Graf Zeppelin visits Tokyo, 1929.

1920sAviationHistoric EventsTransportation
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Graf Zeppelin over the Marunouchi business district, Tokyo, 1929.

Graf Zeppelin over the Marunouchi business district, Tokyo, 1929.

“The Luftschiff ‘Zeppelin’ came from Germany for a visit. The hour of the Zeppelin’s flying over Tokyo was announced, and the streets were full of people who wanted to have a look at this strange flying object which they had never seen before. They were amazed. For me it was like a greeting from my home country, and a nostalgic sight.”

My Life with Suzuki, Waltraud Suzuki, 1987

Map depicting the Graf Zeppelin Round-the-world flight, 1929.

Map depicting the Graf Zeppelin round-the-world flight, 1929.

Graf Zeppelin's arrival in Tokyo, over the Sumida river, 1929.

Graf Zeppelin’s arrival in Tokyo, over the Sumida river, 1929.

From the wiki: “Although the Graf Zeppelin (LZ 127) was not the first aircraft to circle the globe, it took only 21 days, 7 hours, 34 minutes, a new record for round-the-world travel by any means. Furthermore the Zeppelin dirigible carried a full passenger load over much previously uncharted land. At the behest of American newspaper publisher William Randolph Hearst, whose media empire was the major commercial backer of the project with four reporters among the flight’s nine passengers, the Graf Zeppelin’s ‘Round-the-World’ (Weltrundfahrt 1929) flight in August 1929 officially began and ended at Lakehurst Naval Air Station in New Jersey, with only three stops between: Friedrichshafen, Germany; Tokyo, Japan; and Los Angeles, California.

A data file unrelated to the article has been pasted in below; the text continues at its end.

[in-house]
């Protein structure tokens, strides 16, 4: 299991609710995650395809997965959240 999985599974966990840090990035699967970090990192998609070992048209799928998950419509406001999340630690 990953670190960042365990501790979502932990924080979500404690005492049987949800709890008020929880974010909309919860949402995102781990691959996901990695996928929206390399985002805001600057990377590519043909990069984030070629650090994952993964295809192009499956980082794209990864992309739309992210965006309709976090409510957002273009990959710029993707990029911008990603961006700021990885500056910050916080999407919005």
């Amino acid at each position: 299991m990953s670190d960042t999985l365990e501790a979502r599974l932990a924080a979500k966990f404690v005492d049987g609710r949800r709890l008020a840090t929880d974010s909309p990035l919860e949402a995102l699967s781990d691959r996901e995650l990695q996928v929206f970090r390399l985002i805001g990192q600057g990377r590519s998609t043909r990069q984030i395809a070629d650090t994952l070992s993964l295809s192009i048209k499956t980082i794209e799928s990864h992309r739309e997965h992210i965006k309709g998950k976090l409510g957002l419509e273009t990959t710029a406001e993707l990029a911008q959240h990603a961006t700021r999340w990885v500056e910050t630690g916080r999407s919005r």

“Leaving Lakehurst on August 8, 1929, the Graf Zeppelin flew back across the Atlantic to Friedrichshafen, Germany, for refueling before continuing across Eastern Europe, Russia, and the vastness of Siberia to Tokyo (Kasumigaura Naval Air Station) on a 102-hour nonstop leg covering 7,297 miles (11,743 km).

“Crossing the inadequately mapped Stanovoy Mountains in Siberia proved to be a precarious venture with the Graf eventually being forced to climb to 6000-feet in order to clear the range through a high mountain canyon with barely 150-feet to spare.

“After five days in Tokyo, the Graf Zeppelin continued across the Pacific to California crossing the coast at San Francisco before landing at Mines Field in Los Angeles thus completing the first ever nonstop flight of any kind across the Pacific Ocean, covering 5,986 miles (9,634 km) in 79-hours and 54-minutes.

“The 2,996-mile (4,822 km), 51-hour 13-minute transcontinental flight across the United States took the Graf Zeppelin over 13 states and such cities as El Paso, Kansas City, Chicago, Cleveland, and Detroit before arriving back at Lakehurst from the west on the morning of 29 August, exactly 21 days after it had departed.”

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